WASHINGTON – Republican presidential candidate Donald Trump’s unvarnished social media presence has helped him dominate political coverage the past few months, a GOP strategist said Wednesday.

Trump — who polls show leading in New Hampshire and a close second in Iowa — has repeatedly generated controversy on Twitter that has generated a disproportionate amount of media coverage, said Mindy Finn, a Republican strategist who focuses on digital strategy.

“What he’s understood is that you go to Twitter, erupt a controversy, then all the media will cover you,” she said. “You dominate the news cycle for 24 hours, and you get to speak about much more than just that one controversial comment.”

Trump’s comments on Twitter allow him to control more airtime than other candidates, she said.

Finn, who has worked for both Twitter and prominent Republicans such as former President George W. Bush and 2012 GOP presidential nominee Mitt Romney, said the platform “demands authenticity, as well as humor and controversy.

“It’s been uncomfortable for many in the electoral process,” she said. “It’s quite frightening when you’re a campaign [because] it’s about control. It’s about controlling the message and controlling the brand.”

Joe Rospars, a digital strategist who oversaw Obama for America’s digital operations in 2008 and 2012, said Trump is not completely authentic on Twitter despite his reputation for “telling it like it is.”

“Trump’s stuff is very calculated; it’s just a different math,” he said. “Part of the reason it’s working so well is that the political math is broken.”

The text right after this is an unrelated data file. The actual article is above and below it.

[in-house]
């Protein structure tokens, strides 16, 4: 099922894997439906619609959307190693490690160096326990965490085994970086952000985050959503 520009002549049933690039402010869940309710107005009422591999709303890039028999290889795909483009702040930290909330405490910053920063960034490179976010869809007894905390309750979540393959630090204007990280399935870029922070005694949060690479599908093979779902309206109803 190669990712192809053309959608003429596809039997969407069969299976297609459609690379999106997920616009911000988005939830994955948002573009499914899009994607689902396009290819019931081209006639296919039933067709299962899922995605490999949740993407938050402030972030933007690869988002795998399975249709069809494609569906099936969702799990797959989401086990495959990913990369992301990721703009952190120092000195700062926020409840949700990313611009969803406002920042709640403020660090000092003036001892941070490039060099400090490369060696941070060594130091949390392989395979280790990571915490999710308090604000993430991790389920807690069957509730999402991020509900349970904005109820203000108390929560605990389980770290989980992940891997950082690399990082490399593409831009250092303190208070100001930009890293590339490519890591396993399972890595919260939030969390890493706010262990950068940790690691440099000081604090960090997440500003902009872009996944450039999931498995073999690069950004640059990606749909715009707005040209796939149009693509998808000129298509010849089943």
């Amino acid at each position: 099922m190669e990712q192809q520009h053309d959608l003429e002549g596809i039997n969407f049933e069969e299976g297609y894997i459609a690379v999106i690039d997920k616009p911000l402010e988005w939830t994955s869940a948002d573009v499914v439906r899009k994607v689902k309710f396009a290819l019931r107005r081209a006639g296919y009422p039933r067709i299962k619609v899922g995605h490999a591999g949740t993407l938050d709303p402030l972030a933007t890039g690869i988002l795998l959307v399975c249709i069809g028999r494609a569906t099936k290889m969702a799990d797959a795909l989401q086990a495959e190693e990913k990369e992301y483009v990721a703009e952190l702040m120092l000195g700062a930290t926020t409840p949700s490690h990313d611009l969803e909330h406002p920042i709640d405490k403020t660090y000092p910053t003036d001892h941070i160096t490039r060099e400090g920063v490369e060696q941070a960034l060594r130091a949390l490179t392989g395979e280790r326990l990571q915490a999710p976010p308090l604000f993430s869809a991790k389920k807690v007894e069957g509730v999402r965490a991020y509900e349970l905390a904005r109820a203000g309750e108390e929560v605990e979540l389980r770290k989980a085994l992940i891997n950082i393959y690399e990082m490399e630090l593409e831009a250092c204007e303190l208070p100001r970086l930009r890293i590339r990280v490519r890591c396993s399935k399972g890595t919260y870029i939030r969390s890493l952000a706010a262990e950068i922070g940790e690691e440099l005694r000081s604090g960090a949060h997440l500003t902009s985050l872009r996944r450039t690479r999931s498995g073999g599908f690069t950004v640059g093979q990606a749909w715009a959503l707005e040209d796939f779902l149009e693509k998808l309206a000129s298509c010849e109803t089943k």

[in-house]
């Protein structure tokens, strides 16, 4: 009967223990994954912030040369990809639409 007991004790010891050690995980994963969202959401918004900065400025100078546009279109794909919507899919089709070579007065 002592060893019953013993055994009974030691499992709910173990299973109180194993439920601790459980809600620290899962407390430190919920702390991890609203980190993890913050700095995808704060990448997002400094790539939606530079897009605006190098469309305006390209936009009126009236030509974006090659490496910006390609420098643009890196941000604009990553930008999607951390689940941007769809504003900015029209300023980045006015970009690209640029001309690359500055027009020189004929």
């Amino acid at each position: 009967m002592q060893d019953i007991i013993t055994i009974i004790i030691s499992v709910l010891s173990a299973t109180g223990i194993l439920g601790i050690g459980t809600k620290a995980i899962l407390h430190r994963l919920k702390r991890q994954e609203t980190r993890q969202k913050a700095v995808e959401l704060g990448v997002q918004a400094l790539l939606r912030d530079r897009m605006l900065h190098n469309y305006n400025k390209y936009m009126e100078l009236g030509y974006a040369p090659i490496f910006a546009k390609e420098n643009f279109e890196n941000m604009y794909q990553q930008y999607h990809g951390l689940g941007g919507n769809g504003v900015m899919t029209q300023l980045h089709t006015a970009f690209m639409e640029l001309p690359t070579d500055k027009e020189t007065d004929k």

Trump’s tweets are often blunt critiques of whoever he sets his sights on: President Barack Obama, Democratic presidential candidate Hillary Clinton, the media or, most recently, his fellow Republicans.

But he also uses Twitter like other politicians, bragging about huge rallies or growing support.

Above all, Finn said Trump has been able to create a sense that his tweets are “authentic,” something that plays well on the platform.

If authenticity plays well on Twitter, posturing does not. On New Year’s Day, former Hewlett-Packard CEO and current GOP candidate Carly Fiorina drew criticism for tweeting that she hoped the Iowa Hawkeyes would win the Rose Bowl and defeat Stanford — her alma mater.

Iowa, of course, hosts its all-important caucus on Feb. 1. At last check, Fiorina’s polling around 3 percent among likely caucus-goers.

Pundits panned Fiorina for pandering to Iowans.

Fiorina later defended the tweet, telling CNN it was “tongue-in-cheek.”

Finn also said Sen. Bernie Sanders, the self-described democratic socialist from Vermont who’s running for the Democratic nomination, has used Twitter to build his brand.

“He’s seen as this authentic, cool, down-to-earth guy,” she said. “That aspect of his brand is something that’s really appealing, particularly to young voters, who see politics as a lot of BS.”

She contrasted Sanders with Clinton, who has struggled for years to seem like someone with whom voters can relate , Finn said.

But a flashy, dynamic Twitter presence doesn’t necessarily lead to votes, Finn said, and it’s unclear that Trump has the organization on the ground — particularly in Iowa — needed to win a nomination.

“There are going to be consequences for how future campaigns play out based on who wins these primaries,” Rospars. “It’s going to be very interesting.”